Steam asparagus until crisp-tender (less than you normally would), then immediately transfer to an ice bath. Let it cool completely, then pat dry. At this point, you can refrigerate the asparagus for up to a day.

In a large pot, heat butter over medium. Add asparagus and heat until it begins to get warm. Then add peas and cook until vegetables are warm, stirring occasionally. Remove from heat, transfer to a bowl, and stir in radishes.

Pour dressing over and stir to coat. Serve immediately.

 

Ginger Rice July 19, 2011

Not everyone has this problem: the ginger root in your crisper drawer has gotten just a tad old and if you don’t hurry up and use it, you’re going to lose it. (I’m sure other people have similar issues, but probably just inserting a food other than “ginger” into that sentence. If you have this problem with ice cream, just call me up – I will make sure it doesn’t have to be tossed.)

Anyhow, I have dilemmas about what to do with spare ginger root periodically, and have recently found a solution that is pretty well near perfect: ginger rice. This dish has a great deal of flavor (ginger flavor, if you’re curious), but isn’t so weird that it doesn’t go with a lot of other foods and isn’t so difficult that it requires me to go get more ingredients. It’s a perfect pantry recipe. Beware that it is very ginger-y, so if you don’t like the fresh stuff, don’t make it.

Ginger Rice (which goes terribly well with Apricot Chicken and, as leftovers, in Chicken Rice Bowls and Chicken with Eggs)

1 Tbs. butter
2 Tbs. fresh ginger, peeled and grated
1 cup rice (preferably basmati)
1.5 cups stock or broth (chicken, turkey, and vegetable stock all work well)
Salt to taste

Melt the butter in a saucepan, and then add everything else. Bring to a boil, then cook for about 12 minutes more or until water is absorbed. Fluff rice with a fork and serve.

 

Shaved Squash Salad June 22, 2011

At my [rented] house in Philadelphia, I have a vast, spacious yard tiny patio with a large[ish] planter box. It is just perfect for growing squash. My squash plants have become, since I first planted them in April, crazy giant monster plants. So, now, I have an incredible amount of squash. [The boyfriend is quite pleased that it’s a mild yellow squash – he was worried he was going to get saddled with pounds of butternut squash when I told him what I planted.]  So, when I saw a recipe on B.A. for a squash salad that involves no cooking but lots of garlic, I knew I had to try it. And, it’s great. Went quite nicely with the other things I served at my recent mini-dinner party.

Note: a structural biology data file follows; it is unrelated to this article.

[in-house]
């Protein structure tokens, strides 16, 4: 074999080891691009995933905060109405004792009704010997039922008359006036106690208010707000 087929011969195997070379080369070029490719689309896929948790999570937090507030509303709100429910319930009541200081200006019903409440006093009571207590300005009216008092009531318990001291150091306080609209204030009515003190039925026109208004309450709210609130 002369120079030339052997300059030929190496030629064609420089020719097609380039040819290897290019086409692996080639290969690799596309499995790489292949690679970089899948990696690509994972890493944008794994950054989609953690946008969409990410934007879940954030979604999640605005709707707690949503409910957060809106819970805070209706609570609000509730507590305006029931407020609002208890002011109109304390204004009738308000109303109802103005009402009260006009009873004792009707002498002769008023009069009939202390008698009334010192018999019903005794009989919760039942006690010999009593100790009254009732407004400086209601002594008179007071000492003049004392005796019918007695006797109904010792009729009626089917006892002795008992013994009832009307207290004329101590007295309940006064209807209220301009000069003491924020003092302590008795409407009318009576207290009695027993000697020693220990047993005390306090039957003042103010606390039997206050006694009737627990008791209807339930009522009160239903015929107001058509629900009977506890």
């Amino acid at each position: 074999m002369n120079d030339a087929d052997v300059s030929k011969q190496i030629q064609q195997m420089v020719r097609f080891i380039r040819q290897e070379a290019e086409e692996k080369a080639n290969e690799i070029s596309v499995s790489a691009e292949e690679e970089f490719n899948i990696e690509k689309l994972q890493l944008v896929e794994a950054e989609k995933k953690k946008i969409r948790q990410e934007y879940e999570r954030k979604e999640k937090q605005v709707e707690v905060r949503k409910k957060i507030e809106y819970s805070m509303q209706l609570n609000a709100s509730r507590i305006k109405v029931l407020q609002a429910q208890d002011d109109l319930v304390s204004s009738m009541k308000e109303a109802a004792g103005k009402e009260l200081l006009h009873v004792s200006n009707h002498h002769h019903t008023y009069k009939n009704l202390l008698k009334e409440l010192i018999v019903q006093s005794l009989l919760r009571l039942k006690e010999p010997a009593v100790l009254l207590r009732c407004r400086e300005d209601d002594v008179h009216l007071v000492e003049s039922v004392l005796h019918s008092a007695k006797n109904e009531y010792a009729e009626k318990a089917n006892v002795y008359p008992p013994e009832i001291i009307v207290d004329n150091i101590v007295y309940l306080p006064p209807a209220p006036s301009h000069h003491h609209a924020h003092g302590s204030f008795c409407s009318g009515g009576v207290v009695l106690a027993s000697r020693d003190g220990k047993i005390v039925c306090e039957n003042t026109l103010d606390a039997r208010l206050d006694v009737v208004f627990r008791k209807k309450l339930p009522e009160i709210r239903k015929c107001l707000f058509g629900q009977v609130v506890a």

Shaved Squash Salad 

3 Tbs. almonds, roasted, then coarsely chopped
1 lb. summer squash [I used 2 yellow squashes and 1 zucchini]
3 to 4 handfuls of baby arugula

Dressing [I doubled this part of the recipe since I like the flavor of garlic better than the flavor of squash]
2.5 Tbs. extra virgin olive oil
2 Tbs. lemon juice
1 minced garlic clove
Salt and pepper

Trim the ends off summer squash. Using a vegetable peeler, thinly slice the squash lengthwise into strips and transfer to a large bowl.

In a separate bowl, whisk together the dressing, then pour over squash shavings. “Toss” (as much as you can toss squash shavings) to coat, and let rest for a few minutes. Then, add some handfuls of baby arugula to the mix.

Garnish with the almonds. [Yes, it’s worth it to buy almonds – without the texture differential in there, the salad doesn’t seem as exciting.]